SALT LAKE CITY — Officials with the Salt Lake Valley Health Department have tracked the source of a three-year outbreak of salmonella to an unauthorized food producer in Salt Lake City.

A man referred to as "Mr. Cheese" was apparently producing queso fresco in his home using raw milk.

Since 2009, health department officials noticed an increase in the number of salmonella Newport cases and believe as many as 2,000 Utahns in six counties — Salt Lake, Davis, Weber, Morgan, Tooele and Utah — may have been affected, said Dr. Royal DeLegge, director of Salt Lake Valley Health Department's Environmental Health Division.

He said the illness often goes unreported because it leads to nausea, vomiting and diarrhea and is mistaken for a stomach virus.

"The general assumption is that the actual number of cases is, on average, 30 times as large as those you actually know about," DeLegge said, explaining that there were 80 known cases, but possibly thousands that are unknown. "That's why it's such an issue of public health."

Experts tracked the outbreak through 2011 and, in July — following an investigation and a number of tests — were able to find a common source of the bacteria at an undisclosed restaurant/deli-type facility in Salt Lake City. Health officials, with the help of an investigator from the Salt Lake County District Attorney's office, were then able to identify a man they believe was producing the cheese.

"We put together a photo lineup and took it to the operator of the facility," DeLegge said. "He identified the individual as Mr. Cheese, who was a supplier to him."

Investigators from the Utah Department of Agriculture and Food went to the man's home in Salt Lake City and found the cheese-making operation. The man explained the process he used and the source of the raw milk he was using — a dairy located outside of Heber.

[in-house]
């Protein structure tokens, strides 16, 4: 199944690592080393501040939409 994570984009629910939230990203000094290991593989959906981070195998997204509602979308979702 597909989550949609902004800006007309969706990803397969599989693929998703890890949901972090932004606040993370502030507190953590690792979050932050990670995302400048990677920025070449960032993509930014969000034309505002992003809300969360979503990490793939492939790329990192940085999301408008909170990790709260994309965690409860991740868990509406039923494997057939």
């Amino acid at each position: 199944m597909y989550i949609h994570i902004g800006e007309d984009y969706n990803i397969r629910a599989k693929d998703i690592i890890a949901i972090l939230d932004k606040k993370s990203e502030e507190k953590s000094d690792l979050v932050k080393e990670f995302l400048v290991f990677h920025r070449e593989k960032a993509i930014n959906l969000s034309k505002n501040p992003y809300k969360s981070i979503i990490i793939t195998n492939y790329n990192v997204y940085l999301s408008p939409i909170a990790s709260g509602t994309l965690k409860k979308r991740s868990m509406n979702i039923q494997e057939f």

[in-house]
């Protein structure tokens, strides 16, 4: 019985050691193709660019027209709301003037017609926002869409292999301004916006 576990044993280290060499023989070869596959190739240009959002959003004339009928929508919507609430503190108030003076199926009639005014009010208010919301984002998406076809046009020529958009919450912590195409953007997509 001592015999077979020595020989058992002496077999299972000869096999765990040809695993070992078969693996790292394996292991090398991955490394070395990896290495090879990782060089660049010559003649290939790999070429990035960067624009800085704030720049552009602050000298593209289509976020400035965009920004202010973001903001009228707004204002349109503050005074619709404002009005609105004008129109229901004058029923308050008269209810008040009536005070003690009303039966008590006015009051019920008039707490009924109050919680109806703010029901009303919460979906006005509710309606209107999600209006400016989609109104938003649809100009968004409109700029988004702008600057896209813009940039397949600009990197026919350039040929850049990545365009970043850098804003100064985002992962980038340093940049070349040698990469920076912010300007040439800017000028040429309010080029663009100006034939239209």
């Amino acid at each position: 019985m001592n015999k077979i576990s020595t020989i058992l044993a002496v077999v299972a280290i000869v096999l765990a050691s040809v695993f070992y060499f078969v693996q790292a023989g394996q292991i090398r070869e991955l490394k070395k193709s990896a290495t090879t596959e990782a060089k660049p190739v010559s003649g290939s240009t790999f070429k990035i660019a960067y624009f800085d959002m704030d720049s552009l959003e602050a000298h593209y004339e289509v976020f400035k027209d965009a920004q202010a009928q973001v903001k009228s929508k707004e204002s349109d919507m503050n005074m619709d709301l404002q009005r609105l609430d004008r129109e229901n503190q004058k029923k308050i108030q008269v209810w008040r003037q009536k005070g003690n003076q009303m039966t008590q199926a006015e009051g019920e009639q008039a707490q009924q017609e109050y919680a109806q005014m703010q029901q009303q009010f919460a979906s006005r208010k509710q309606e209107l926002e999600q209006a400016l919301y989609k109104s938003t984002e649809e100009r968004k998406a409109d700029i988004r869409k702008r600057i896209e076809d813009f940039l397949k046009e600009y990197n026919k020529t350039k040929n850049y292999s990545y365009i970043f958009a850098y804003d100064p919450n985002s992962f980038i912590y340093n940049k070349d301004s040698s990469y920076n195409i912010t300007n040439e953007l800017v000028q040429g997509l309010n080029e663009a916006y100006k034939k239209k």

"Raw milk in the state of Utah can only be sold directly from the dairy to an individual," DeLegge said. "It cannot be transmitted by second or third parties."

He said raw milk is inherently more dangerous than pasteurized milk products. Tom Trevino, with the health department's Bureau of Food Protection, added that dairies must have a permit or license to sell the raw milk to individuals and the dairy in Heber had neither.

DeLegge said a notice of violation has been filed regarding the facility selling the product in Salt Lake City and a cease and desist order has been sent.

Though the illness typically lasts two to three days, Trevino said it sends as many as one-quarter to one-third of those afflicted to the hospital. DeLegge said the severity of salmonella can vary from individual to individual, but can be potentially life-threatening to those in "sensitive populations" such as the very old or very young or those with compromised immune systems.

"What we're asking people to do is exercise common sense when purchasing food products," DeLegge said. "We have food products being distributed out of trunks in parking lots, door-to-door, people are being solicited all the time for products being produced in someone's home. We would advise that that's probably not a good idea."

He also suggested that individuals should check that products they purchase in stores are properly labeled.

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